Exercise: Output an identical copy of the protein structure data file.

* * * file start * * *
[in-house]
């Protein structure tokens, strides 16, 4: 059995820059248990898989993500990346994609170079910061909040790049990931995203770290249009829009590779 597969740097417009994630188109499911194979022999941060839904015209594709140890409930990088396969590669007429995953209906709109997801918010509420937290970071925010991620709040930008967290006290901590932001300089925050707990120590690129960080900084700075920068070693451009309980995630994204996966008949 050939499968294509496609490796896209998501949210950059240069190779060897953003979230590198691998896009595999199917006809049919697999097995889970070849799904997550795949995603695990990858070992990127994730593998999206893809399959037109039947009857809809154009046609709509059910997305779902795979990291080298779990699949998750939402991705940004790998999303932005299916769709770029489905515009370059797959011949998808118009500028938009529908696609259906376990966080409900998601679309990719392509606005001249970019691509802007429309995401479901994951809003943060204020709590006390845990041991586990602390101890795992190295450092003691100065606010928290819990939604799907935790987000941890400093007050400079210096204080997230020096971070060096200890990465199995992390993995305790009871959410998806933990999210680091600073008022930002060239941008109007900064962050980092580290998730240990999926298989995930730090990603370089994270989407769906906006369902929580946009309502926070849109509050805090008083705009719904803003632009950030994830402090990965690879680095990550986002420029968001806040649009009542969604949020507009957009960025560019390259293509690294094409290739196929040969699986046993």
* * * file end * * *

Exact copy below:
[in-house]
């Protein structure tokens, strides 16, 4: 059995820059248990898989993500990346994609170079910061909040790049990931995203770290249009829009590779 597969740097417009994630188109499911194979022999941060839904015209594709140890409930990088396969590669007429995953209906709109997801918010509420937290970071925010991620709040930008967290006290901590932001300089925050707990120590690129960080900084700075920068070693451009309980995630994204996966008949 050939499968294509496609490796896209998501949210950059240069190779060897953003979230590198691998896009595999199917006809049919697999097995889970070849799904997550795949995603695990990858070992990127994730593998999206893809399959037109039947009857809809154009046609709509059910997305779902795979990291080298779990699949998750939402991705940004790998999303932005299916769709770029489905515009370059797959011949998808118009500028938009529908696609259906376990966080409900998601679309990719392509606005001249970019691509802007429309995401479901994951809003943060204020709590006390845990041991586990602390101890795992190295450092003691100065606010928290819990939604799907935790987000941890400093007050400079210096204080997230020096971070060096200890990465199995992390993995305790009871959410998806933990999210680091600073008022930002060239941008109007900064962050980092580290998730240990999926298989995930730090990603370089994270989407769906906006369902929580946009309502926070849109509050805090008083705009719904803003632009950030994830402090990965690879680095990550986002420029968001806040649009009542969604949020507009957009960025560019390259293509690294094409290739196929040969699986046993």